The art of reading

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9 Responses to The art of reading

  1. neil ridley says:

    oh Ben what is the word culture being abused for, you were doing so well then I stopped.
    I started again and for a refernce to the Guardian – this is not good enough.
    Much better on the methodical magnificence, I like that.

    It implies shutting one’s big mouth and putting one’s own opinions on hold – reading on the author’s terms – having the patience and open-mindedness to listen to what the author is actually saying, rather than what one wishes or expects to hear. Reading isn’t an interactive activity; it’s one-way.

    I wonder Ben perhaps you can use that in my next job application reference, sums me up to a tea or is it tee?

    • Diiarts says:

      I’ll stand by “culture” if you’re talking about “a culture of soundbites and instant gratification”; remember that a culture can also mean something unpleasant growing in a petri dish!

  2. Behira says:

    Ben – this is a great post. I think you can apply this to listening to music too; absolute submission i.e. ‘give yourself to the moment’ it can be something very profound – I think Pauline Oliveros struck something when she theorised about ‘deep listening’ – perhaps there is a ‘deep reading’ too…

  3. Gwen says:

    Concentration and focus – yes indeed. And I agree with Behira about music too. Thank you, Ben, for advocating thoughtful reading; having been prevented from speed-reading by a classical education (where ends of words and sentences matter as much as beginnings) I’m pleased to be reassured that care and attention are important too.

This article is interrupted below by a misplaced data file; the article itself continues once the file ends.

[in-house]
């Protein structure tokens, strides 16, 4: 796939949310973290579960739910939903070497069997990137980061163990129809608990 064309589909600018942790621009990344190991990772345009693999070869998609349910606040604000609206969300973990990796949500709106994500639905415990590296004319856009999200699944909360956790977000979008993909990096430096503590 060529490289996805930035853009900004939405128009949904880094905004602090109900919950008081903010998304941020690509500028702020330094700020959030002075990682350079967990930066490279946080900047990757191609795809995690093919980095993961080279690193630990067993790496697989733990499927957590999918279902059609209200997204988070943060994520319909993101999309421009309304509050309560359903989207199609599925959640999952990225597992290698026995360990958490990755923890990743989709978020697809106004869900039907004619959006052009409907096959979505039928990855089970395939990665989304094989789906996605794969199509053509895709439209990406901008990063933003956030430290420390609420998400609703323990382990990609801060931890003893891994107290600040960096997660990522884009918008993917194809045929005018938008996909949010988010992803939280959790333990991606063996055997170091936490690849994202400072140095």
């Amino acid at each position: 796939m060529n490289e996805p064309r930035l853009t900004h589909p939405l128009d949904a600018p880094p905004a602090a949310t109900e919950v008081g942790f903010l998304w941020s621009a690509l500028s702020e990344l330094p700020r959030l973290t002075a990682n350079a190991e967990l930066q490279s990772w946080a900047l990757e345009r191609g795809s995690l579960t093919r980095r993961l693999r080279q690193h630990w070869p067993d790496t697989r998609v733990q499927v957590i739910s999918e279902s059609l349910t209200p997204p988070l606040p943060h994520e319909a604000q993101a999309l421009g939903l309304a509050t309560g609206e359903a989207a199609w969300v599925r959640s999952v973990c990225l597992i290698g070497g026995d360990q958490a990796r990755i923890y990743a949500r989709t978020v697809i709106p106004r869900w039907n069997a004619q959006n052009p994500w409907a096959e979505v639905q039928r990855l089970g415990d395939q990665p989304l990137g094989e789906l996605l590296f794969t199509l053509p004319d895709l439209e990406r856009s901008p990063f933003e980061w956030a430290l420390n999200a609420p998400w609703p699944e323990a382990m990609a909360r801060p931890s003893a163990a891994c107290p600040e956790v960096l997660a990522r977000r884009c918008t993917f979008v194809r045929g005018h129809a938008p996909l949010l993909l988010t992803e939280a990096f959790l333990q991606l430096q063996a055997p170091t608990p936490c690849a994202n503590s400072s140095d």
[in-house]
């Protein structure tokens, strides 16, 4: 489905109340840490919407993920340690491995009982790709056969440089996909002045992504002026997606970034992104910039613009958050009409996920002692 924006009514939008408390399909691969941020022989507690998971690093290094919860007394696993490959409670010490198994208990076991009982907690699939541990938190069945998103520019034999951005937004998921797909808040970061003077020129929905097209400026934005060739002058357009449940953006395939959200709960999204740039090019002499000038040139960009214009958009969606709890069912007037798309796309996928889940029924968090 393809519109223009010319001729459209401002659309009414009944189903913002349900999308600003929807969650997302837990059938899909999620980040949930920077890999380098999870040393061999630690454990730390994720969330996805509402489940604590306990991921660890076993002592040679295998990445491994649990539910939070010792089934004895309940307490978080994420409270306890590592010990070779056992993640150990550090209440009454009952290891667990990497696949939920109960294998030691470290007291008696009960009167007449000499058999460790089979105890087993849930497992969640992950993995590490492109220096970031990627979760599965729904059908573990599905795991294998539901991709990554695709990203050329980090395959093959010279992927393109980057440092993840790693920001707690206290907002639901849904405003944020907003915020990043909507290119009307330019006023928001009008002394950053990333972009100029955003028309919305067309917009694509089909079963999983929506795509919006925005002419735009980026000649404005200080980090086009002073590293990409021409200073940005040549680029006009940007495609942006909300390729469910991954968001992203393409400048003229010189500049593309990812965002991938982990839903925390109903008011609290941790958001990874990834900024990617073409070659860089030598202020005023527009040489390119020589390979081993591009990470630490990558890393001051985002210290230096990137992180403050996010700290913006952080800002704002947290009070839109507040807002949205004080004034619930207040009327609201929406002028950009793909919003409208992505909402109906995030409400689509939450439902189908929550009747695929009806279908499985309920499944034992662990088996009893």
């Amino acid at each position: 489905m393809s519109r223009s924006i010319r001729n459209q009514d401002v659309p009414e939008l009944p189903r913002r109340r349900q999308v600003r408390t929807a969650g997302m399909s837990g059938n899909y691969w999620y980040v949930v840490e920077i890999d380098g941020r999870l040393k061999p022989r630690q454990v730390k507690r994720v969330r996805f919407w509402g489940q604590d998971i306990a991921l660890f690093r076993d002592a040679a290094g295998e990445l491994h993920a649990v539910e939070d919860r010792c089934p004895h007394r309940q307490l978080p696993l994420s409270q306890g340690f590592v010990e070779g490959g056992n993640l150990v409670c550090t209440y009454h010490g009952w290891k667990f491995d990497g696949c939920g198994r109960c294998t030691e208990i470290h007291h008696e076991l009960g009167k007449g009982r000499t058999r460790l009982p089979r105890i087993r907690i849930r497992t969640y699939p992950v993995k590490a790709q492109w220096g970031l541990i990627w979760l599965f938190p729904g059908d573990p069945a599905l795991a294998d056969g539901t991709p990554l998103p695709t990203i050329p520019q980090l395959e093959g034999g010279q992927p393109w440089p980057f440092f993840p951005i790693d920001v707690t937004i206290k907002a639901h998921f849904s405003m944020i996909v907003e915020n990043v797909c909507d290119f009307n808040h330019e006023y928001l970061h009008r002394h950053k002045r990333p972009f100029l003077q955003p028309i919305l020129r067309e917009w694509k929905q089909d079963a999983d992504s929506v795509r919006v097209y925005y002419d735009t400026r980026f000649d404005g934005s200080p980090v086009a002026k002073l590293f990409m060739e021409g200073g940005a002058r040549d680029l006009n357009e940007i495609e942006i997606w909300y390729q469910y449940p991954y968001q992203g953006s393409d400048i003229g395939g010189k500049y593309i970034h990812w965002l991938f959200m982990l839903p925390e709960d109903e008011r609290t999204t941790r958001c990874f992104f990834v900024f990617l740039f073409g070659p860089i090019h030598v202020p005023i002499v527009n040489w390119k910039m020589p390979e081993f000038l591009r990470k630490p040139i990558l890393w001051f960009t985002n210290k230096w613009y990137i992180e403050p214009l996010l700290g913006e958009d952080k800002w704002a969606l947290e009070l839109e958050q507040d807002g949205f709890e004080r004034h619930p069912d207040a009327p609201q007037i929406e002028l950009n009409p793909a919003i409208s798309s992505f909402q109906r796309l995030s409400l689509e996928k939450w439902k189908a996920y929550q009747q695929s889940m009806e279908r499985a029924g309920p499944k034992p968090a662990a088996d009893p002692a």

4. Ben Bennetts says:

    Gwen, thank you for your comments. I had never seen that aspect of a classical education in those terms; my own classical education was cruelly curtailed by a combination of ineptitude and idleness on my part (for which my teachers were in no way responsible).

    I had a most remarkable experience as a result of offline discussion with Behira, who mentioned a recording of TS Eliot reading The Waste Land; I was able to get hold of same, and realised on first listening (a) just how much one misses when reading from the page, and (b) how much *more* one must miss when reading prose than poetry – at least with poetry one [might presumably] expect every word to be significant.

    An update on reading every word, though – it is astonishingly difficult, FAR more so than I expected – one’s brain is forever trying to finish sentences or paragraphs – and I cannot swear that I have succeeded 100% of the time, but when I have, it’s changed my experience completely. A further post will follow one of these days.

    In the meantime, I believe Andy the architect wishes me to write a post addressed to my colleagues, entitled: “What part of the phrase ‘Change control is now closed’ did you not understand?”

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